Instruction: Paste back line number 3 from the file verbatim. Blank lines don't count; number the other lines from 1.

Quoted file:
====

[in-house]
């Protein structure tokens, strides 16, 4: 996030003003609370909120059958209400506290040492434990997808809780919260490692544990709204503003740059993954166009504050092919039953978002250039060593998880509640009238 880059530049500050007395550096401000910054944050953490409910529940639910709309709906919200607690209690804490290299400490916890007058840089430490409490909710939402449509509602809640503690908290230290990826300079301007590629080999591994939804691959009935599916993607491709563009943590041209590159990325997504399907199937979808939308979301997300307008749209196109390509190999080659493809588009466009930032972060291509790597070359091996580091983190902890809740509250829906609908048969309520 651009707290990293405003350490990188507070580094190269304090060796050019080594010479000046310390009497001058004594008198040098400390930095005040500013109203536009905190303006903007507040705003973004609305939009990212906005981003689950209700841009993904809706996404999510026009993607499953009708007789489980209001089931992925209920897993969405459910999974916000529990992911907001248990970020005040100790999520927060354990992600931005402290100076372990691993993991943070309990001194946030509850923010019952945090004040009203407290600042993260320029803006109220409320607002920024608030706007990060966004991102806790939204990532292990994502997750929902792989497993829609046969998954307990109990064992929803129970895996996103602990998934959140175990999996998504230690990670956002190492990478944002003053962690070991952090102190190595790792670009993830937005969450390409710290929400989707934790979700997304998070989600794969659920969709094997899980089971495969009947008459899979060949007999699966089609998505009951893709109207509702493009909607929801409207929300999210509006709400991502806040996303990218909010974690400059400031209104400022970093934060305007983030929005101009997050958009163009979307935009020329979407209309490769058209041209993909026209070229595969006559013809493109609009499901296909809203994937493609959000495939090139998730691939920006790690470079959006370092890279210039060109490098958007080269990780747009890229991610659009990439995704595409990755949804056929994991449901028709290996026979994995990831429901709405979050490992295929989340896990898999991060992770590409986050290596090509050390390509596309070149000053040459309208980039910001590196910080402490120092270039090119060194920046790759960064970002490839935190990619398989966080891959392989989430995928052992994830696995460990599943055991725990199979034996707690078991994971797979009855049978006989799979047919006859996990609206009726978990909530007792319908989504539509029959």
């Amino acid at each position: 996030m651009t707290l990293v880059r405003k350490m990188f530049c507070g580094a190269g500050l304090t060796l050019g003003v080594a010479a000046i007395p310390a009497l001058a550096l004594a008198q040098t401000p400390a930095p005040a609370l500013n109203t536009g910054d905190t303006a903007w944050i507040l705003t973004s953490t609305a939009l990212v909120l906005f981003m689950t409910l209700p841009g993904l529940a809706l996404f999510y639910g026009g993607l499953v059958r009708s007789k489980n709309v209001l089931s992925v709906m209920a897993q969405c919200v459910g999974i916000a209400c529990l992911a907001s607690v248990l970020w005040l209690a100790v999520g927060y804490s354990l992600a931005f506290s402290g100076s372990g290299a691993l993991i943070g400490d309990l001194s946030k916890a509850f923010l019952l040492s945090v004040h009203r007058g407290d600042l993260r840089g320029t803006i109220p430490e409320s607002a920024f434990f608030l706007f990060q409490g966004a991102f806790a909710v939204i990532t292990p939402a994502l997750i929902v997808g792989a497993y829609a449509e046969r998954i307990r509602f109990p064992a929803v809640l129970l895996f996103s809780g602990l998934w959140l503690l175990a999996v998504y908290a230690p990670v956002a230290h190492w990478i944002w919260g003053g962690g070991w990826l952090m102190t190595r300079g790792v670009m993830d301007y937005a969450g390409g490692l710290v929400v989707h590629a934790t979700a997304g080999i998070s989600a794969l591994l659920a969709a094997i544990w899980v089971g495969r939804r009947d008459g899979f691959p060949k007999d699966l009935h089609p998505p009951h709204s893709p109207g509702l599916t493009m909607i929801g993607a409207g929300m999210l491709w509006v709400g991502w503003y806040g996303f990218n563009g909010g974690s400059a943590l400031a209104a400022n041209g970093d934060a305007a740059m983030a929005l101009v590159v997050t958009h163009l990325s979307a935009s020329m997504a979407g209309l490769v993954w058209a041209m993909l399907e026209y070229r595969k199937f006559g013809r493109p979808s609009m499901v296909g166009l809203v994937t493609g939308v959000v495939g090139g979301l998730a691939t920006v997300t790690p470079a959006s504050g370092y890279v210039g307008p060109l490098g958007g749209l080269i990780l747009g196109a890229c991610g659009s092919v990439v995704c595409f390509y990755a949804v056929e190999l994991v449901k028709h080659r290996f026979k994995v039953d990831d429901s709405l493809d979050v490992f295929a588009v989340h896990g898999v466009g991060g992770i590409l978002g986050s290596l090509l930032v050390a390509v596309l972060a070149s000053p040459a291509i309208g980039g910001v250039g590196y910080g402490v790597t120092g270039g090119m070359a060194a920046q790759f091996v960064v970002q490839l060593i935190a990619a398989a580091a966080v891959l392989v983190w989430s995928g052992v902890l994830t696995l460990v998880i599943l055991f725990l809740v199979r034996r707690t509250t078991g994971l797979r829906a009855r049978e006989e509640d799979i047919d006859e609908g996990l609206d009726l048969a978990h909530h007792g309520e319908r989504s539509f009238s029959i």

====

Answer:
């Amino acid at each position: 996030m651009t707290l990293v880059r405003k350490m990188f530049c507070g580094a190269g500050l304090t060796l050019g003003v080594a010479a000046i007395p310390a009497l001058a550096l004594a008198q040098t401000p400390a930095p005040a609370l500013n109203t536009g910054d905190t303006a903007w944050i507040l705003t973004s953490t609305a939009l990212v909120l906005f981003m689950t409910l209700p841009g993904l529940a809706l996404f999510y639910g026009g993607l499953v059958r009708s007789k489980n709309v209001l089931s992925v709906m209920a897993q969405c919200v459910g999974i916000a209400c529990l992911a907001s607690v248990l970020w005040l209690a100790v999520g927060y804490s354990l992600a931005f506290s402290g100076s372990g290299a691993l993991i943070g400490d309990l001194s946030k916890a509850f923010l019952l040492s945090v004040h009203r007058g407290d600042l993260r840089g320029t803006i109220p430490e409320s607002a920024f434990f608030l706007f990060q409490g966004a991102f806790a909710v939204i990532t292990p939402a994502l997750i929902v997808g792989a497993y829609a449509e046969r998954i307990r509602f109990p064992a929803v809640l129970l895996f996103s809780g602990l998934w959140l503690l175990a999996v998504y908290a230690p990670v956002a230290h190492w990478i944002w919260g003053g962690g070991w990826l952090m102190t190595r300079g790792v670009m993830d301007y937005a969450g390409g490692l710290v929400v989707h590629a934790t979700a997304g080999i998070s989600a794969l591994l659920a969709a094997i544990w899980v089971g495969r939804r009947d008459g899979f691959p060949k007999d699966l009935h089609p998505p009951h709204s893709p109207g509702l599916t493009m909607i929801g993607a409207g929300m999210l491709w509006v709400g991502w503003y806040g996303f990218n563009g909010g974690s400059a943590l400031a209104a400022n041209g970093d934060a305007a740059m983030a929005l101009v590159v997050t958009h163009l990325s979307a935009s020329m997504a979407g209309l490769v993954w058209a041209m993909l399907e026209y070229r595969k199937f006559g013809r493109p979808s609009m499901v296909g166009l809203v994937t493609g939308v959000v495939g090139g979301l998730a691939t920006v997300t790690p470079a959006s504050g370092y890279v210039g307008p060109l490098g958007g749209l080269i990780l747009g196109a890229c991610g659009s092919v990439v995704c595409f390509y990755a949804v056929e190999l994991v449901k028709h080659r290996f026979k994995v039953d990831d429901s709405l493809d979050v490992f295929a588009v989340h896990g898999v466009g991060g992770i590409l978002g986050s290596l090509l930032v050390a390509v596309l972060a070149s000053p040459a291509i309208g980039g910001v250039g590196y910080g402490v790597t120092g270039g090119m070359a060194a920046q790759f091996v960064v970002q490839l060593i935190a990619a398989a580091a966080v891959l392989v983190w989430s995928g052992v902890l994830t696995l460990v998880i599943l055991f725990l809740v199979r034996r707690t509250t078991g994971l797979r829906a009855r049978e006989e509640d799979i047919d006859e609908g996990l609206d009726l048969a978990h909530h007792g309520e319908r989504s539509f009238s029959i």